Top Quality Embryos Go With The Flow

Ever since the first so-called “test-tube” babies were born, fertility experts have been searching for the best way to culture fertilized eggs outside a woman’s womb.

A new device that mimics the movements inside the womb may help produce better quality embryos.

Normally, nutrient-rich fluid washes over the embryo through muscle contractions within the fallopian tubes.

To copy that in the laboratory, University of Michigan researchers created a culture system that moves pins up and down to send pulses of medium washing over an embryo.

The researchers tested the new system versus standard, static embryo culturing using 315 embryos from 25 women undergoing in vitro fertilization (IVF).

They found the new system slightly boosted the number of embryos graded as top-quality and greatly improved the chances of embryos becoming good quality, reported Michigan’s Gary Smith, Ph.D, Professor, of Obstetrics and Gynecology, at the European Society of Human Reproduction and Embryology annual meeting in Stockholm, Sweden, this month.

He expects the new system to translate into better pregnancy rates, and is tracking that now.

Another important approach to improve the success rate of IVF is to optimize the laboratory conditions for early embryos.

At Weill-Cornell, Zev Rosenwaks, MD and colleagues have developed a method to co-culture embryos with certain helper cells to enhance the development of fertilized eggs and improve embryo quality.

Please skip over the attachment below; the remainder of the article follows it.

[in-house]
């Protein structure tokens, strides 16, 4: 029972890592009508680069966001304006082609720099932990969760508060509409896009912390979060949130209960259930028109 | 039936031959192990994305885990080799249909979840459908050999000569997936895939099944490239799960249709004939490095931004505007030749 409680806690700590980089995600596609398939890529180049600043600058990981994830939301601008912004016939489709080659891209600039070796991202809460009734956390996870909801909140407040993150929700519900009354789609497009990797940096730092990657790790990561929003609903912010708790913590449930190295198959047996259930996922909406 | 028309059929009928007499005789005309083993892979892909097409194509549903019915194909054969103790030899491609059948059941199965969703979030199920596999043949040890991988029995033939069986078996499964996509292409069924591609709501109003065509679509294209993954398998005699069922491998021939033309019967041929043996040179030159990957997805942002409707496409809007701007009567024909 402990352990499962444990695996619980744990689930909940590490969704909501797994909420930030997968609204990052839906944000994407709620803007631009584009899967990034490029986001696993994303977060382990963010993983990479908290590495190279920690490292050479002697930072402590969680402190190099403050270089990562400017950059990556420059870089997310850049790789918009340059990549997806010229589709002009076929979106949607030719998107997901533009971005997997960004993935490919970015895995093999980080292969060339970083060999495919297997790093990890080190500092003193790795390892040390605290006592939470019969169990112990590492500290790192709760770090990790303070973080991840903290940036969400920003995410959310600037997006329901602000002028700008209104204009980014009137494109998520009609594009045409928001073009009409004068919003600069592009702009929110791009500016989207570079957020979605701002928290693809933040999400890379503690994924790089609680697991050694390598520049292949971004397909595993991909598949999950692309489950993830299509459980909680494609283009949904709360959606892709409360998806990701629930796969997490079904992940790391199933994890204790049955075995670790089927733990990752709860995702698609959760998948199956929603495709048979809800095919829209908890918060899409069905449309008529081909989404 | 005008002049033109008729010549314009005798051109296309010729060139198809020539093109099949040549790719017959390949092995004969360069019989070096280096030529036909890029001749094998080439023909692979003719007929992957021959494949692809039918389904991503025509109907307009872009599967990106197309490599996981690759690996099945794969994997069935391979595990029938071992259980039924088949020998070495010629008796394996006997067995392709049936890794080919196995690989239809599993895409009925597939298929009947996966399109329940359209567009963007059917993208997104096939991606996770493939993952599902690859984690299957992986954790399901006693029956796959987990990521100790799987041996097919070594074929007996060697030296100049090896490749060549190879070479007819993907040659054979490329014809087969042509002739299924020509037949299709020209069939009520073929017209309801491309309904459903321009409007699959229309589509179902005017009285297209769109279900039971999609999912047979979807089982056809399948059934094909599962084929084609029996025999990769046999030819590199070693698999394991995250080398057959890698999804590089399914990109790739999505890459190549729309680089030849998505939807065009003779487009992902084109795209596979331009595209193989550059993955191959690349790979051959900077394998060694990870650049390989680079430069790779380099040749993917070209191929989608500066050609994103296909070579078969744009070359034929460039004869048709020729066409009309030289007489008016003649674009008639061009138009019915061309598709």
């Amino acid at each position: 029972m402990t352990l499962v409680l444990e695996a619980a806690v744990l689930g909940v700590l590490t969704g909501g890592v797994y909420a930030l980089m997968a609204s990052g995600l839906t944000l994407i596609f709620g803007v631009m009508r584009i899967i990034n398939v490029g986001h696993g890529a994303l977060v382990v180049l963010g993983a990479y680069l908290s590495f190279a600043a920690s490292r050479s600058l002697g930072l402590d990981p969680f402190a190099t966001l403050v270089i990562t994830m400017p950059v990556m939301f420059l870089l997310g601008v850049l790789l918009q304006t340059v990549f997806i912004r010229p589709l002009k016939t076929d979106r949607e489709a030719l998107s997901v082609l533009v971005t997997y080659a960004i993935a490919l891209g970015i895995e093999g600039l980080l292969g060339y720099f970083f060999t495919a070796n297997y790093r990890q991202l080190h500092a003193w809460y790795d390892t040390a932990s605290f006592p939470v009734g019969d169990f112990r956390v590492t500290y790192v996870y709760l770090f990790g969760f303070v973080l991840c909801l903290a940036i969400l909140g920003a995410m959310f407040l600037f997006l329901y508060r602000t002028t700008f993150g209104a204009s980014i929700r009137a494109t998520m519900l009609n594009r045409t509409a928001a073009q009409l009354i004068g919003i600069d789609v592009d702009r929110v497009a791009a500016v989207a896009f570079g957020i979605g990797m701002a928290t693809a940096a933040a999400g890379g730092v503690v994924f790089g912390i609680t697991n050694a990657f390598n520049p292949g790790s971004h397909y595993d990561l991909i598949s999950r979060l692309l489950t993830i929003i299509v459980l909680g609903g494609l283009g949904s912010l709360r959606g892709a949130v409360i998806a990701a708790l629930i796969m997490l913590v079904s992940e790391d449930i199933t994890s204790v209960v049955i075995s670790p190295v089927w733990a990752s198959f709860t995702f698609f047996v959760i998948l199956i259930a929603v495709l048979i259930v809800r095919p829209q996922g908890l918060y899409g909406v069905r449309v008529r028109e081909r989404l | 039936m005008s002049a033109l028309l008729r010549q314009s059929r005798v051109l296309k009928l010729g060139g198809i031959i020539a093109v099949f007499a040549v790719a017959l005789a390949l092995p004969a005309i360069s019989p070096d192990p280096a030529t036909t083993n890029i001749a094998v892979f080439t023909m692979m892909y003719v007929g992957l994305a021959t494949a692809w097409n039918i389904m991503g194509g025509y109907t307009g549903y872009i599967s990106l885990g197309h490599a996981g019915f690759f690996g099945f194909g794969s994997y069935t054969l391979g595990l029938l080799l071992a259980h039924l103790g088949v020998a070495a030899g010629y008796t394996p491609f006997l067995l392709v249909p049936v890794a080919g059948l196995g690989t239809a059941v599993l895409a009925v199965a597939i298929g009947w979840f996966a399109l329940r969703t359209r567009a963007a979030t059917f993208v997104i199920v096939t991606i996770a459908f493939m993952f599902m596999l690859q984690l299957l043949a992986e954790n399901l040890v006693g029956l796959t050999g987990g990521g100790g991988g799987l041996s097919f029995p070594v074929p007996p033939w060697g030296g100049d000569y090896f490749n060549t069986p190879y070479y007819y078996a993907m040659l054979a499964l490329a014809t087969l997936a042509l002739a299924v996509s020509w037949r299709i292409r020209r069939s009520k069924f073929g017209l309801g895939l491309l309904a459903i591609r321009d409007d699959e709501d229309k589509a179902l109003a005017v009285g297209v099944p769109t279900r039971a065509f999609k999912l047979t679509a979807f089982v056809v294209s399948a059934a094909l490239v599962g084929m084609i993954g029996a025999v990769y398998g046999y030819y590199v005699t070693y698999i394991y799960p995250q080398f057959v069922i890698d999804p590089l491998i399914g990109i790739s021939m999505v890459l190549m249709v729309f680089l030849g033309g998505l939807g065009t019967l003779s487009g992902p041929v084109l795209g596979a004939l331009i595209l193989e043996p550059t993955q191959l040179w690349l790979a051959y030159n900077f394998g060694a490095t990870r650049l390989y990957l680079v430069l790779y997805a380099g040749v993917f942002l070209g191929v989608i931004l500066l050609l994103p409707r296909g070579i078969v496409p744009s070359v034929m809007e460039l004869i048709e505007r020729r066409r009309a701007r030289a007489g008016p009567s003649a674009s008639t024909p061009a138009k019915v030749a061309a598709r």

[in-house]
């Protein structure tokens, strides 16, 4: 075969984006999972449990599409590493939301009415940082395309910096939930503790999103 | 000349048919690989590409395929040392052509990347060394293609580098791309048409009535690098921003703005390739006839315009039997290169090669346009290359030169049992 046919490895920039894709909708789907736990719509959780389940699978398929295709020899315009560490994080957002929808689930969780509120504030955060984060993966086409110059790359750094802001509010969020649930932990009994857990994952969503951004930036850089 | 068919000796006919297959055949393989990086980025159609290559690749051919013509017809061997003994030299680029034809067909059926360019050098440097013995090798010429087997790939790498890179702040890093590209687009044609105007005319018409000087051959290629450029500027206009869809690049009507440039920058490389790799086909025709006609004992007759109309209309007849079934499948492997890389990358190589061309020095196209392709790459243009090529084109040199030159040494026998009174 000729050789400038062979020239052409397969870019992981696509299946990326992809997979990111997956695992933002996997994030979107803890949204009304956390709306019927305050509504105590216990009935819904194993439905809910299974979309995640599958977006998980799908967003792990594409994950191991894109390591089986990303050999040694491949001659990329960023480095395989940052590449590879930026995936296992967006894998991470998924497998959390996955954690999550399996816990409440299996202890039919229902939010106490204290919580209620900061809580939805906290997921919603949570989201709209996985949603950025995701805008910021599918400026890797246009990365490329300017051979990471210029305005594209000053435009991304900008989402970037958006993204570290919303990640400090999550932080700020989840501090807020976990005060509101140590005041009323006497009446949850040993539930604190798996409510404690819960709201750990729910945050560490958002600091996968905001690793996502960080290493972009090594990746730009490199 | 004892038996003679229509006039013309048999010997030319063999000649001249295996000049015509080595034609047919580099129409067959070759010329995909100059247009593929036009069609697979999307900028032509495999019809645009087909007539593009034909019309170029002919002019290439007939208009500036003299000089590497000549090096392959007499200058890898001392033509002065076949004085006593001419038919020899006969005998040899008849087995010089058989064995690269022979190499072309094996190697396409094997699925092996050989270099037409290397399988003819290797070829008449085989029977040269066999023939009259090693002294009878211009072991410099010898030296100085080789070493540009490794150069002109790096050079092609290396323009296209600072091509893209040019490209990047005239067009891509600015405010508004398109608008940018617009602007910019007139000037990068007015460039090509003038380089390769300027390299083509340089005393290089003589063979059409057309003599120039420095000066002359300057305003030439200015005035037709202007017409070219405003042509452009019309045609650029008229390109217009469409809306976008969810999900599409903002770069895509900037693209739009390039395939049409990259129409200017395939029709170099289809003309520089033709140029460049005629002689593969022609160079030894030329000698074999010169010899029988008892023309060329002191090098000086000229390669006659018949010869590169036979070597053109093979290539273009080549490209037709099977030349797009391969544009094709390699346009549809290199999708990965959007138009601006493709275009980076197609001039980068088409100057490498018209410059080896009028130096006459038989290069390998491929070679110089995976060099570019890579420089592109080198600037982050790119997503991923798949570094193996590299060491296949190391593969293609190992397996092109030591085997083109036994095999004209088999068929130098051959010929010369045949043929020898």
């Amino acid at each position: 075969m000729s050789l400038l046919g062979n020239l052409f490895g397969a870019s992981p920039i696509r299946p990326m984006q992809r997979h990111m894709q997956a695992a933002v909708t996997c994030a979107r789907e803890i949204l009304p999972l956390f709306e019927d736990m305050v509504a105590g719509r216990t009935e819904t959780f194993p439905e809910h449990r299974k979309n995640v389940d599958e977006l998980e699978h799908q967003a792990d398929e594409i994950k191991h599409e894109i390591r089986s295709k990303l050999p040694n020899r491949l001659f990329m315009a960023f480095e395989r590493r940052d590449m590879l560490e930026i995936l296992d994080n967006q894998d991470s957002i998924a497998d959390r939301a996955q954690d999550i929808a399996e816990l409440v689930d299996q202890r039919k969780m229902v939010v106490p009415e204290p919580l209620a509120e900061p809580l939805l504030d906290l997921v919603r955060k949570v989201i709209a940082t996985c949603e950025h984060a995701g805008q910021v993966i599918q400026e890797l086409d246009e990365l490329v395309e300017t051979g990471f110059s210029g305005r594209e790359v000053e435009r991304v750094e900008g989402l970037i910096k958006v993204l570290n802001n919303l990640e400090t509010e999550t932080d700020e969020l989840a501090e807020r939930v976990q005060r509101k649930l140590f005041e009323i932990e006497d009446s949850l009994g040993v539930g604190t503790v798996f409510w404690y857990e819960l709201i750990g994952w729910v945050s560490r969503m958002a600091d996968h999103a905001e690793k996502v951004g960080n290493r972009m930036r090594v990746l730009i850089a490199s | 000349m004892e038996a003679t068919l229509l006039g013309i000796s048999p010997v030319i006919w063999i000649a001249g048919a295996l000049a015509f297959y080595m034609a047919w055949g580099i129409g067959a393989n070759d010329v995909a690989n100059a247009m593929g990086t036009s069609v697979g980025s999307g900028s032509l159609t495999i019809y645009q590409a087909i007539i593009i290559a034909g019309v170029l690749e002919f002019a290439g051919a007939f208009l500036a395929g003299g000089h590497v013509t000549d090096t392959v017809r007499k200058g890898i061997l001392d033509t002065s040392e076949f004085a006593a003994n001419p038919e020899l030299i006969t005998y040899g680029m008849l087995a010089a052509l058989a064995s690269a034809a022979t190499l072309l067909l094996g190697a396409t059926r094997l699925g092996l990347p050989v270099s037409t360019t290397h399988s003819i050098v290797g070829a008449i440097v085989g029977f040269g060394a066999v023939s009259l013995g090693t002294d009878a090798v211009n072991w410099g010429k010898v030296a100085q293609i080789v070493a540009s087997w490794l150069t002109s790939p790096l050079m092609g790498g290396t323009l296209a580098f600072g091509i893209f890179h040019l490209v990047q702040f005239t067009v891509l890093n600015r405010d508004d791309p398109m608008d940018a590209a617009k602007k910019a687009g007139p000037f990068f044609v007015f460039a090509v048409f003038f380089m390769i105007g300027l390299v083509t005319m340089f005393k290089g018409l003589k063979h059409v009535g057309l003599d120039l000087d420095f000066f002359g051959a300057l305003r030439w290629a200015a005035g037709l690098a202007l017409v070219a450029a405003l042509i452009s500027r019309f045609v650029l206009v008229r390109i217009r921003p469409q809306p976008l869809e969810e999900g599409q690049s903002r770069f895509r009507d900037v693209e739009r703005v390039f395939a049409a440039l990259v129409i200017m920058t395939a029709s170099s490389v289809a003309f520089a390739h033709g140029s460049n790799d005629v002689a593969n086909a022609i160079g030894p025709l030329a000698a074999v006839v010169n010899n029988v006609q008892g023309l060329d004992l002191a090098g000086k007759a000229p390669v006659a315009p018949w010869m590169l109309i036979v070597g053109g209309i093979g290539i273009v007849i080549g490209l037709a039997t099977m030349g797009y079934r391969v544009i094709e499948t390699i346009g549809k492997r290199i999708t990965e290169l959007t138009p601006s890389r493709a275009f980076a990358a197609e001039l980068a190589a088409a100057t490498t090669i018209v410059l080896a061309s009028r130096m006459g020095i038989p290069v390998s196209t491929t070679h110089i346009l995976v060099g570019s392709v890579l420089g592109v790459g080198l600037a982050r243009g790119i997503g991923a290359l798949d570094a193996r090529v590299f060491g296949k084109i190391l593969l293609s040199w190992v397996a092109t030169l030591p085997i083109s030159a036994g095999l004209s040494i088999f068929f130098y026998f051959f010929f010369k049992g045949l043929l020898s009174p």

“Endometrial co-culture is a laboratory method that utilizes the mother’s own uterine lining cells to enhance embryo quality,” says Dr. Rosenwaks.

Simply stated, in a separate menstrual cycle 1 to 2 months before undergoing an IVF procedure, the woman undergoes a biopsy of her endometrial lining 7 to 10 days after ovulation.

The cells are separated, grown in the laboratory, and frozen, later to be thawed during the subsequent IVF cycle.

After her eggs are fertilized through IVF, the embryos are grown on top of the mother’s extracted cells.

“This provides a better environment for the embryos, especially for couples who have exhibited poor embryo quality in previous IVF cycles,” he says.

Co-culture is usually reserved for use in “poor prognosis” patients, particularly when other cycles have failed because of slow growth of the embryo.

“This method is not a cure for age-related IVF failures, but in properly selected couples, it has significantly improved embryo quality,” says Dr. Rosenwaks.

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